Sunday, January 2, 2000

Street Fighter II: The Movie

Genre: Action / Martial Arts
Parental Guidance Recommended
Credits: 1994 Sony, Capcom


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Skysenshi's Description:
The diabolical M. Bison wants to rule the world by collecting the world's best fighters. However, he has his eyes set on capturing Ryu, a Japanese martial arts expert who is popular for the way he defeated the famous Muy Thai fighter Sagat. Unable to get Ryu, Bison changes his tactics. He kidnaps and brainwashes Ryu's equally skilled American counterpart and best friend, Ken. Now it's Ken versus Ryu. Who do you suppose is going to win?

NOTE: This description was written sometime in 2001 and was recorded in the classic Otaku Fridge as ??.??.2001. Unfortunately the database would not accept non-numerical values, so this review is now dated January 01, 2001 by default.

Like I care about the story when it comes to this game...>>> by skysenshi
Street Fighter II the Animated Movie has a plot that is pretty simple but, unlike the Street Fighter II V series, quite loyal to the concept and character design that Capcom has served to many gaming fans. Bear in mind that SF2V, this movie, and Street Fighter Zero the Movie do not have the same storyline, much like in Tenchi Muyo where historical backgrounds differ from one set to another. If you saw anywhere that I have stated that this movie is a continuation of SF2V, where our beloved champs are younger, then somebody has cast a spell on my review.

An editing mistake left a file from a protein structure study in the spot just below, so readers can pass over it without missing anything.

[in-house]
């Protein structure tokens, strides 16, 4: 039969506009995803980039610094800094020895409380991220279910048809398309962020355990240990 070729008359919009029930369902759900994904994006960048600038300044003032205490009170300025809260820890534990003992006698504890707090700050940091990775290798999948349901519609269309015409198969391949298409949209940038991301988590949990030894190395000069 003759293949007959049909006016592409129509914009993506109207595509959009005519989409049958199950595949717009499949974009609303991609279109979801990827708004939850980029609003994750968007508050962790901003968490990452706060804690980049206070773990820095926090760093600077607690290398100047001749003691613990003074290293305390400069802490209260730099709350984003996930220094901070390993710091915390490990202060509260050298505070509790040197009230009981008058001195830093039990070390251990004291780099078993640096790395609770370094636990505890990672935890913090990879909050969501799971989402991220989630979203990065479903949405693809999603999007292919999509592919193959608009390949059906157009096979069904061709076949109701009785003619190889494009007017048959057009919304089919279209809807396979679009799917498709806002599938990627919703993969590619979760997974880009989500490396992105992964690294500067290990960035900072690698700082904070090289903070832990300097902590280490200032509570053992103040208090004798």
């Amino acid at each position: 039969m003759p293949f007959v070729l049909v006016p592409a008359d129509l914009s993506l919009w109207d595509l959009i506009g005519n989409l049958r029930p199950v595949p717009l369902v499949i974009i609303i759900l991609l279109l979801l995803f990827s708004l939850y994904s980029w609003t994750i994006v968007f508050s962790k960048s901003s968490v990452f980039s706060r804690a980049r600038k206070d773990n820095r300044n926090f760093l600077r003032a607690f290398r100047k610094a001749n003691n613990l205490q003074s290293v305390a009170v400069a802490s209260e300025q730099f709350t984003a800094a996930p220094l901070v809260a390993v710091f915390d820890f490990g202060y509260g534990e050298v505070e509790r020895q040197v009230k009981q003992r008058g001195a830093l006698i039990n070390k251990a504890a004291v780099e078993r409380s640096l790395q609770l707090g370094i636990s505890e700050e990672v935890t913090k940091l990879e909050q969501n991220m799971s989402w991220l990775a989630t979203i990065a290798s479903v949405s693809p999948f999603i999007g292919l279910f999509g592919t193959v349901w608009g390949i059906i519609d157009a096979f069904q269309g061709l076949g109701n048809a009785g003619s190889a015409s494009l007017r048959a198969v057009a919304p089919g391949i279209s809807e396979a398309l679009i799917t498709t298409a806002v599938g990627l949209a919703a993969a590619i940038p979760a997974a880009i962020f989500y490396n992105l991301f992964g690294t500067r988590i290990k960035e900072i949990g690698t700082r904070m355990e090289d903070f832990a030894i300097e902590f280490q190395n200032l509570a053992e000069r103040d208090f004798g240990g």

Having said that, I reiterate that the plot is quite simple. There are even times when the movie makes you wonder if there ever was a solid plot at all. Despite all that, I actually became addicted to it. I even saw it around 10 times. Not for the inconclusive story, or the way the scenes jumped from one topic to another, but for the fighting scenes. Oh yes, SF2 never scrimped on those exciting and ever-so-engaging fighting scenes. My favorite is definitely Chun-Li and Vega's explosive scenario! Another thing worth mentioning is the way Ken and Ryu remembered each other through years of separation. The way they longed to test each other's strengths once again were highlighted by flashbacks of their training days when they were much younger. Those scenes are probably the most memorable aspects of the anime because it showed the vulnerability of two great fighters. The art and animation are also amongst the best of SF you'll ever see. If you like less talk and more action, this is definitely the movie for you.

Individual Rating: Art/Animation 9; Story 5; Characters 7; Sounds 8

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